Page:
Post-Tax Season Insights and Planning Strategies

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Tax planning is not usually included in a summertime agenda, but now is the time to get a head start. Waiting until the end of the year reduces the time for your planning strategies to take effect. Take time now to schedule a midyear tax planning review, and you’ll still have eight months for your actions to make a difference on your 2017 tax return. In addition, proposed tax reform could be cause for further changes to your tax plan. Planning now for 2017 taxes not only helps reduce your tax burden, but it can help you gain control of your future finances.

IRS Now Using Collection Agencies

The IRS is now using outside collection agencies to collect unpaid tax obligations. This new program will take a slow start with only a few hundred taxpayers receiving mailings, and the number will gradually increase to the thousands later this spring and into summer. Taxpayers who are contacted will first receive several collection notices from the IRS before their accounts are turned over to the private collection agencies. From there, the agency will send its own letter to the taxpayer informing them the IRS has transferred the account. Agencies are required to identify themselves as working with the IRS in all communications.

Unfortunately, a change like this leads to confusion among taxpayers, which gives scammers a new opportunity to strike. The IRS reminds taxpayers that private collection companies will never approach taxpayers in a threatening way. Fraudulent behavior includes pressuring taxpayers for immediate payment, requesting credit card information, requesting payments in gift cards, prepaid debit cards, or requesting a wire transfer. A collection agency will use a letter associated with the IRS instructing taxpayers to write a check directly to the IRS.

What to Do if Selected for a Correspondence Audit

Routine audit reviews are now being handled by the IRS through form letters, or correspondence audits. These letters come from the IRS, asking for clarification and justification of specific deductions on your tax return. Correspondence audits are commonly triggered by large charitable deductions, withdrawals from retirement accounts and education savings plans, excess miscellaneous deductions, and small business expenses.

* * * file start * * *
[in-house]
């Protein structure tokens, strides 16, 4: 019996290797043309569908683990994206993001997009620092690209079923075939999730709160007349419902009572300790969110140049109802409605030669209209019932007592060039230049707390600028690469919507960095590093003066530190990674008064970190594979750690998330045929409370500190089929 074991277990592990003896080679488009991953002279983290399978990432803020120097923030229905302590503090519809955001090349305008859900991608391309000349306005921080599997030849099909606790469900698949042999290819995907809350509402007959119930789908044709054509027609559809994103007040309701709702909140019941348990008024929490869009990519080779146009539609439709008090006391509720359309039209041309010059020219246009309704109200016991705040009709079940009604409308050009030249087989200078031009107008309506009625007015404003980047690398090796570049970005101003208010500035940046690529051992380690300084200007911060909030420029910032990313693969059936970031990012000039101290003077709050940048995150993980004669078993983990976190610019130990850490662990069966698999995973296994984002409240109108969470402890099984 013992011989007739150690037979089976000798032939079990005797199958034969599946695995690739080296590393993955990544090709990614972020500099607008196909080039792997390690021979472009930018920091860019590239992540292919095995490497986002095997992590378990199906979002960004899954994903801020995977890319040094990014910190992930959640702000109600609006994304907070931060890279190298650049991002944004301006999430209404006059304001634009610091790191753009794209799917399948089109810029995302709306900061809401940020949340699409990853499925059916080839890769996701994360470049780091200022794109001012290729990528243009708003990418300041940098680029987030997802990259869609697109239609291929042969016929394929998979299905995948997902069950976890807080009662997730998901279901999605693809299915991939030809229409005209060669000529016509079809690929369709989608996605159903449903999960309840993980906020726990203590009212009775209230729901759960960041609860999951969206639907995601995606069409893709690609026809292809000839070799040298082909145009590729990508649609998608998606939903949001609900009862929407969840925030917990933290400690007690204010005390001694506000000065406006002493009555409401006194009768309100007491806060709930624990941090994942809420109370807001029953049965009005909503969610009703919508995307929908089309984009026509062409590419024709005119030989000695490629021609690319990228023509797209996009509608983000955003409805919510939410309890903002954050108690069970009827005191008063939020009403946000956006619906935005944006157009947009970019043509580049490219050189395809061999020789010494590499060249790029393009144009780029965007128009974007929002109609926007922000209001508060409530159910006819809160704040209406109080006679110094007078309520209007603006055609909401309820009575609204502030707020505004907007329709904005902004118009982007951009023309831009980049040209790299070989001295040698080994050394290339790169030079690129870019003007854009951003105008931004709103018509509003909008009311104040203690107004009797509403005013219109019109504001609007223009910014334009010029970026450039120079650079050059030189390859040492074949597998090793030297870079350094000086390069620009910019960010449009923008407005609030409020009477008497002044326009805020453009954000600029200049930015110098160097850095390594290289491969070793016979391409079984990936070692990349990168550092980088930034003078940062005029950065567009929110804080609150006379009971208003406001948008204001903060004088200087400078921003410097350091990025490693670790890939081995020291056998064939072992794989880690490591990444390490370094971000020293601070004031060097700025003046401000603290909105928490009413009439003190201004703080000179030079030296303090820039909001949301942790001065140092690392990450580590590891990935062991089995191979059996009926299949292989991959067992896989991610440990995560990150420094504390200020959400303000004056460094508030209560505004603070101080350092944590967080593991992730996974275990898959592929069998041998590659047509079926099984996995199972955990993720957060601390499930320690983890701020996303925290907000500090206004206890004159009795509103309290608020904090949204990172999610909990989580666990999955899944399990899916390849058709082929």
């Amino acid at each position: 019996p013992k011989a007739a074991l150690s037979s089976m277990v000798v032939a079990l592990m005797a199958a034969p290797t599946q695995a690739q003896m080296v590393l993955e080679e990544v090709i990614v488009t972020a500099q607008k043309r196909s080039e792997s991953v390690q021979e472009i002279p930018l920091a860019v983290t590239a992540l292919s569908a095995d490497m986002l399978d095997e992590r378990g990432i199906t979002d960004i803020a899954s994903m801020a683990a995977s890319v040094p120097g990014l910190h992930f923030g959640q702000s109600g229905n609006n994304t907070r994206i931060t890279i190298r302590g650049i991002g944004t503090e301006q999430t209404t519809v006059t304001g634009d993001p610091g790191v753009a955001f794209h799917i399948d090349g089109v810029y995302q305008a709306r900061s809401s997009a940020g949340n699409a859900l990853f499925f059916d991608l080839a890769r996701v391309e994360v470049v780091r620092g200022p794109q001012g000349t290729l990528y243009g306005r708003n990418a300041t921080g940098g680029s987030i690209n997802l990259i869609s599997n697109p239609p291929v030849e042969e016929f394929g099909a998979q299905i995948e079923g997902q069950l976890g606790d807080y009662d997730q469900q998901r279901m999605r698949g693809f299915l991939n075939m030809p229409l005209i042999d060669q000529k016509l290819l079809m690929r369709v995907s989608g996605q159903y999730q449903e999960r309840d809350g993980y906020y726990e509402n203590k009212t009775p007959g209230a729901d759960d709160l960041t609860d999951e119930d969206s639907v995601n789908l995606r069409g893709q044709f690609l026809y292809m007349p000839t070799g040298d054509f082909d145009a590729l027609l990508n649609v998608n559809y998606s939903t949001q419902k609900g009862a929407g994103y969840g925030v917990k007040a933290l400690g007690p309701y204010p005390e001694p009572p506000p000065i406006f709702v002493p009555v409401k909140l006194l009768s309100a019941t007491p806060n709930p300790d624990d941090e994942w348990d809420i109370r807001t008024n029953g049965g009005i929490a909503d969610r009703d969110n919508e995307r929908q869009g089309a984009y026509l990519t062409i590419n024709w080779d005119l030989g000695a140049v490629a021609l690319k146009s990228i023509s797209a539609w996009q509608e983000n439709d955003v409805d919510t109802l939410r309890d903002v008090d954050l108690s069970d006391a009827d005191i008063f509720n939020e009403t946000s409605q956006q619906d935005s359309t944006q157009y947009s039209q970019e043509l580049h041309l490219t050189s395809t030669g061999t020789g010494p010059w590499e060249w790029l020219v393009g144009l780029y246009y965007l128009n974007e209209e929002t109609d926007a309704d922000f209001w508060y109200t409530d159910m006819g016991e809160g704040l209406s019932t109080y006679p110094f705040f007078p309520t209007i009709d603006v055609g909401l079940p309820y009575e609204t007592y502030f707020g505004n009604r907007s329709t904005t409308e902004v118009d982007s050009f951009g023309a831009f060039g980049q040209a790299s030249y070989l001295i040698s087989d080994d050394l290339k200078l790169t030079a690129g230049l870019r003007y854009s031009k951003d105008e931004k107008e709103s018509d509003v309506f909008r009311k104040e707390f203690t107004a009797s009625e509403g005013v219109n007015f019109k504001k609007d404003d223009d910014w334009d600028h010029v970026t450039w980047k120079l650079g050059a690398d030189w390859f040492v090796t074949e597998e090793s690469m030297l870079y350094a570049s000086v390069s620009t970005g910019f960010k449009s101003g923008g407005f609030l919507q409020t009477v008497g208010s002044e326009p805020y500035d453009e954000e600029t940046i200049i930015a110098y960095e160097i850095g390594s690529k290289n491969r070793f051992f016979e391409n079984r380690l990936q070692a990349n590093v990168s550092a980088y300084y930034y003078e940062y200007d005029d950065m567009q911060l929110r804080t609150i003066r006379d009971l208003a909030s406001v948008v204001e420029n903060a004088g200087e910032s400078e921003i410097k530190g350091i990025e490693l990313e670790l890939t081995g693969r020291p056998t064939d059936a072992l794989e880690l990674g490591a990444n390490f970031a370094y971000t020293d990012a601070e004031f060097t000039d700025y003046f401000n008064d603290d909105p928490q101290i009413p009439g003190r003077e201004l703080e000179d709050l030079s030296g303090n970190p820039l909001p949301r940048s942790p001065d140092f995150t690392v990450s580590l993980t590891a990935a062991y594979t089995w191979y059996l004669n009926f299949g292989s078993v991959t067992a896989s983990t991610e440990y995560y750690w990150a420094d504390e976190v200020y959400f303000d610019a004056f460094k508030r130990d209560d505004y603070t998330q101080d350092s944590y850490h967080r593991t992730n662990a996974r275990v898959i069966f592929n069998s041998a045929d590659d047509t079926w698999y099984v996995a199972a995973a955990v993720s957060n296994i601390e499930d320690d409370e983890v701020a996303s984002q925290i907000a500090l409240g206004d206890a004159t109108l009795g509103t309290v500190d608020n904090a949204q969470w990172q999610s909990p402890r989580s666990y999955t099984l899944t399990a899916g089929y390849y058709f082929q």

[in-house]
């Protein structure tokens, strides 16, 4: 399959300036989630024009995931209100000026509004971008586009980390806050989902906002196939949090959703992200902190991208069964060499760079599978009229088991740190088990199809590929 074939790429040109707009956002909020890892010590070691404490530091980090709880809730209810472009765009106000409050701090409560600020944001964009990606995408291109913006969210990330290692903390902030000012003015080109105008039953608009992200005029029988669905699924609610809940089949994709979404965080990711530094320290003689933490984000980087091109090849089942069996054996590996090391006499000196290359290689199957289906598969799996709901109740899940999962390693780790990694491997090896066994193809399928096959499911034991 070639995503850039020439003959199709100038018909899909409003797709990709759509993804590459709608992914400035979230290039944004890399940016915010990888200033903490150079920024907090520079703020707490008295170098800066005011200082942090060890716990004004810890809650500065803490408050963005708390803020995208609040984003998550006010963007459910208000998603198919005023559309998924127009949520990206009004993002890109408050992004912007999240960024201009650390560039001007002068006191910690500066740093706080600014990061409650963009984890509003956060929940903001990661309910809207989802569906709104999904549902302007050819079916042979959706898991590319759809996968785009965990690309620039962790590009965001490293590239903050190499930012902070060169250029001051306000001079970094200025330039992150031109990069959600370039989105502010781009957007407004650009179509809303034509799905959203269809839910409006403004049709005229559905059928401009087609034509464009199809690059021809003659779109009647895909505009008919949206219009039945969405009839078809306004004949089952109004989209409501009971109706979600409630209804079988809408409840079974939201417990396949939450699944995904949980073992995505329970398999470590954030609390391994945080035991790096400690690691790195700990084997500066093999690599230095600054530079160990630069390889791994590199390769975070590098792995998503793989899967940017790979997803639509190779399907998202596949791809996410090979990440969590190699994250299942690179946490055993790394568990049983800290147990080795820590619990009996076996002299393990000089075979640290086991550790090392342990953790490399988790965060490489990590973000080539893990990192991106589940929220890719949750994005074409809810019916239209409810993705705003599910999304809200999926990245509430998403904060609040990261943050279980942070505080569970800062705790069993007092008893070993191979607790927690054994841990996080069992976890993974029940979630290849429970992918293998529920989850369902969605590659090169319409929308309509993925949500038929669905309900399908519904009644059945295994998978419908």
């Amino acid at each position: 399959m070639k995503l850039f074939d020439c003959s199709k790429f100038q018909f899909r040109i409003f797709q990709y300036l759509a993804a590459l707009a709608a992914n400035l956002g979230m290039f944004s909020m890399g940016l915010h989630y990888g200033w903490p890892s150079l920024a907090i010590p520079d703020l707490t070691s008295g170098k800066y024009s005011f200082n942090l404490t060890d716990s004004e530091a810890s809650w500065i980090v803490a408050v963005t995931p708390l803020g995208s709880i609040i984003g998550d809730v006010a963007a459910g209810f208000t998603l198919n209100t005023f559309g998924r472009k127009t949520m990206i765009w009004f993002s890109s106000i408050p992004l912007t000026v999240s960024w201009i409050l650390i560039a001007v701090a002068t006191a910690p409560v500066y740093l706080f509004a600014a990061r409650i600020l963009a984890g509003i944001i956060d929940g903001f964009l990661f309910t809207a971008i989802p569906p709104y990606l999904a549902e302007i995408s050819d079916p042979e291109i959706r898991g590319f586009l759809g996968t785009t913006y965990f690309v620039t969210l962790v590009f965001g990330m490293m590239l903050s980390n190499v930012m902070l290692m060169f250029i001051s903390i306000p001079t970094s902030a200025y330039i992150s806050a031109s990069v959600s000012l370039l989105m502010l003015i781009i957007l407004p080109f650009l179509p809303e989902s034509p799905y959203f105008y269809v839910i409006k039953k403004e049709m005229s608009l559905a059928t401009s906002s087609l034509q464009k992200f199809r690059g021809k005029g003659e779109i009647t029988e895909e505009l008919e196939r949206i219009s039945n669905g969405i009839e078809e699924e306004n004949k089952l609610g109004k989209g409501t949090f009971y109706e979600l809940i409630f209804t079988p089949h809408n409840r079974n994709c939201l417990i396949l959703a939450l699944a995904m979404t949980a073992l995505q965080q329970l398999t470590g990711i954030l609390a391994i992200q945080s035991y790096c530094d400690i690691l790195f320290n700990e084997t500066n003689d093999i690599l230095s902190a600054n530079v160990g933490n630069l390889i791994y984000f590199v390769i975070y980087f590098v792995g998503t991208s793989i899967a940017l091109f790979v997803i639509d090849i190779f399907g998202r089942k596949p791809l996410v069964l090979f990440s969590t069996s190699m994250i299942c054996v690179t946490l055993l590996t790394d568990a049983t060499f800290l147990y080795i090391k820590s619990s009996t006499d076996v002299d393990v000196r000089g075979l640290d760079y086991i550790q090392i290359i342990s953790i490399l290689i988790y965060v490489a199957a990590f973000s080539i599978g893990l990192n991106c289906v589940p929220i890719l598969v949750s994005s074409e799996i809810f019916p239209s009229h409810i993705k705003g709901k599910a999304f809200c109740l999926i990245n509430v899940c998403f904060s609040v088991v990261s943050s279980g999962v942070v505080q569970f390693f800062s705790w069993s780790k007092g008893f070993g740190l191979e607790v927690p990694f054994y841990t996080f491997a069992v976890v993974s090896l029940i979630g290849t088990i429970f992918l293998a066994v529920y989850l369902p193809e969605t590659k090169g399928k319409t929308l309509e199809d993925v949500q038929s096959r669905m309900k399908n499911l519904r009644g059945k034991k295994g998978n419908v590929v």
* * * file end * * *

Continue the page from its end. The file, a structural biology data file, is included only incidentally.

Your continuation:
Don’t panic if you get one of these audit form letters. The IRS often uses computer programs to compare individual return deductions with the averages for a person’s income level or profession. If you’ve received a letter, you may have simply fallen outside the averages. As long as you respond promptly, thoroughly, and with good documentation, it won’t necessarily become a contentious issue. The key is to keep proper, well-organized documentation under the assumption you may need it to support your deductions. If you do this right, the correspondence audit will end with a “no change” letter from the IRS, acknowledging you’ve addressed their concerns.

Everyone Knows Someone Who Missed the Boat

This year’s April 18 tax deadline has come and gone, but not everyone has filed a 2016 tax return. While many have filed an extension and intend on getting their return in order, too many taxpayers who should file, simply do not. Common culprits are retired individuals  and young adults who are new to tax filing requirements. Here are some of the reasons why it will help them to file a tax return:

  • Withholdings – People who work but earn less than the required filing threshold should file a tax return so they can get back any withholdings their employer may have taken out of their paycheck. This happens because many taxpayers focus on the income threshold required to file a tax return and forget to look at their W-2 to see if money was taken out of their paycheck. The single individual filing threshold for 2016 is $10,350 and the married filing jointly threshold is $20,700.
  • Refundable Credits – There are a number of refundable or partially refundable tax credits, such as the earned income tax credit and the additional child tax credit, that are only available if you file a tax return. Refundable credits are special because they come off the top of your tax bill and can even reduce it below zero. In that case you’d get the amount of the credit back in a refund check from the IRS.
  • Help Apply for Loans or Financial Aid – Many banks or colleges will ask to see your tax return information to help you qualify for loans or financial aid. Filing a tax return, even if you’re not required to, helps support your application.
  • Protect Yourself – There’s a disturbing trend of identity thieves filing false returns to try to collect illicit refunds from the IRS. They often target people who may not usually file a return. By filing even a simple return, you can shut down this attempt at fraud by identity thieves.

If you have any questions or would like to learn more about post-tax season planning, contact GSG’s Tax Team here.